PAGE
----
heart of gold

December 22, 2023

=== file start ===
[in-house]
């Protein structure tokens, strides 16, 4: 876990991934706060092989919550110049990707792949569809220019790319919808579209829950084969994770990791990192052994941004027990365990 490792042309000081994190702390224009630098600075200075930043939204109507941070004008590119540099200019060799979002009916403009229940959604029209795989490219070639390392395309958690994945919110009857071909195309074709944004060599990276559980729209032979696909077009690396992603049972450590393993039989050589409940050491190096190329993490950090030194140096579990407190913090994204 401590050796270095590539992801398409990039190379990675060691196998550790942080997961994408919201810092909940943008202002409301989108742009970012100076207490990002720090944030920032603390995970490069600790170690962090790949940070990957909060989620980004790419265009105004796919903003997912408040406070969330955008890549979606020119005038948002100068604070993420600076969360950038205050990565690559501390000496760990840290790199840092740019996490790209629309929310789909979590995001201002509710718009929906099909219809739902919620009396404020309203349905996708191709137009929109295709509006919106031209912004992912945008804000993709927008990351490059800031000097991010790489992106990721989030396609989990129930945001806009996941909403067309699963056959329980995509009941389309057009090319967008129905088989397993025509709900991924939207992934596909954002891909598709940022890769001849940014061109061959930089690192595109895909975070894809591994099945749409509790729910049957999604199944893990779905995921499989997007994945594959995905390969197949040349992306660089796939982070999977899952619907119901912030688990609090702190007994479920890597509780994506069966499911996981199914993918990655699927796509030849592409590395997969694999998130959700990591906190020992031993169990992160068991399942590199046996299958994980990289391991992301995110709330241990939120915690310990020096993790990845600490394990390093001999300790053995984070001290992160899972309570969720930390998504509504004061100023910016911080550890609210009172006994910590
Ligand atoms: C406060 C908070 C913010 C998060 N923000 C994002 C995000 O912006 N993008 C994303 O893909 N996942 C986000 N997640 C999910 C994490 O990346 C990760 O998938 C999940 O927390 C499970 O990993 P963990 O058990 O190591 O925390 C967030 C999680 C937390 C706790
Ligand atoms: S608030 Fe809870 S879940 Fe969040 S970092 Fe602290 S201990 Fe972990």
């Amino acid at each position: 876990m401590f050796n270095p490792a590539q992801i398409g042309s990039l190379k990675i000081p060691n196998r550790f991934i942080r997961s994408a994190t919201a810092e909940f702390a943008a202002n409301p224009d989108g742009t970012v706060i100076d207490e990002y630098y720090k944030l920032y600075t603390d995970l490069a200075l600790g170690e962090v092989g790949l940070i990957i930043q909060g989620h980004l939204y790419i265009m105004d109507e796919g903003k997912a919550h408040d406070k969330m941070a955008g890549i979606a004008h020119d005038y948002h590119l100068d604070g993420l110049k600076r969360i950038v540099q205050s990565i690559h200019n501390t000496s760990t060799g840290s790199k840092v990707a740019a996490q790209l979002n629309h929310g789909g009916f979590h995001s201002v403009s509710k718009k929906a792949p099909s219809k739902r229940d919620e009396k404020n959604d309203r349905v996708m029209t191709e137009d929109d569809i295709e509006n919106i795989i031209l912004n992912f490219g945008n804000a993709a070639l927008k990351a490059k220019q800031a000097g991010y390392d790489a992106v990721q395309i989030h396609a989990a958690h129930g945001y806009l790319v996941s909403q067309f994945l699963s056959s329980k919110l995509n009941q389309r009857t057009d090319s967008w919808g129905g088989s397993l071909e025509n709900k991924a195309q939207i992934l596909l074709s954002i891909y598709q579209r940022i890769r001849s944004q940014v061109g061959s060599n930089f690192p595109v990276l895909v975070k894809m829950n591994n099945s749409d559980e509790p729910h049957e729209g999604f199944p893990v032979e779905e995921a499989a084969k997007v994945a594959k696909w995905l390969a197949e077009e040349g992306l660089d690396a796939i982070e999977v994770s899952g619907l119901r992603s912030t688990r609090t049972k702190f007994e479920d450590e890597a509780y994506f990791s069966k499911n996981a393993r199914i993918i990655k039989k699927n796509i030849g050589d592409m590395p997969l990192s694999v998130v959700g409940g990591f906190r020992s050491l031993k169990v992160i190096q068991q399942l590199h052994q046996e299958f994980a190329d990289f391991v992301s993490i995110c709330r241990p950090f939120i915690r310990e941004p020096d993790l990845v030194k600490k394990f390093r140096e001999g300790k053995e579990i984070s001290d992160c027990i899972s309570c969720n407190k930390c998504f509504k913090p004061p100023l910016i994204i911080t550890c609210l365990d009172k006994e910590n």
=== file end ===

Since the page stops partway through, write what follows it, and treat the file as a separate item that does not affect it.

There are five people living in our home, and three more if you count our neighbour, Angelo and his niece and nephew, Nicole and Carlos. Our walls are so thin that we may as well share a home. Sometimes, I hear Ange’s radio and I wince thinking about all the wailing, roaring, singing, dancing, bashing, squealing he must hear from us. A few years ago, Nicole knocked on the wall at 7 a.m. to signal to the kids to stop making so much noise. That’s the one and only complaint we’ve ever had. “I’ll take the noise over silence any day,” he used to say to me after his Mum died. Christina was a woman of few words. Tough as nails. An immigrant. A widow. She wore a teal blue coat in the winter and loved pro-wrestling. Whenever the kids and I got locked out of the house we’d go next door to watch guys pummel one another in her front room. Ange would give them Coca Cola, or some other fizzy beverage they’d never be allowed to drink at home. They’d bring out the family albums —Ange in a tux at his brother Alvaro’s wedding — and share immigrant stories reminiscent of the ones we’d hear from Jason’s grandparents. I remember coming home one day a few years after Christina died to find four large garbage bags on the porch, her teal coat peeking through one of them. Shortly after that, Alvaro’s grown kids came to live with Angelo and life was restored to his side of the house. He was born in this house –– Ange is almost 70 –– “and they’ll take me out in a coffin.” He went to all our local schools, and ran around our lanes at night like our kids do today. Some nights, he and his pals would get as far the Philosopher’s Walk, lift up the grates, climb into the sewers and make their way into the Royal Ontario Museum. Angelo never married. He worked in a printing factory. He’s one of my favourite people on earth. When we renovated our house, a massive headache for Ange, his response was, “you have to break some eggs to make an omelette. I’d take yous guys over anyone else.” We bring him Ferrero Rocher’s at Christmas and a pizza on his Birthday. I’d like to think he knows how much we love him. He knows our rhythms, and we know his. He was there when we moved in. When we brought our first baby home. The terrible nights. The joyful mornings. To Ange, I feel a forever debt of thanks. I sat in his kitchen today catching up on Coronation Street. He’s the only person I know who still watches it. He smelled, as he always does of soap, coffee and cigarettes. And I thought to myself, of all of the houses, of all the streets, we landed here, next to you.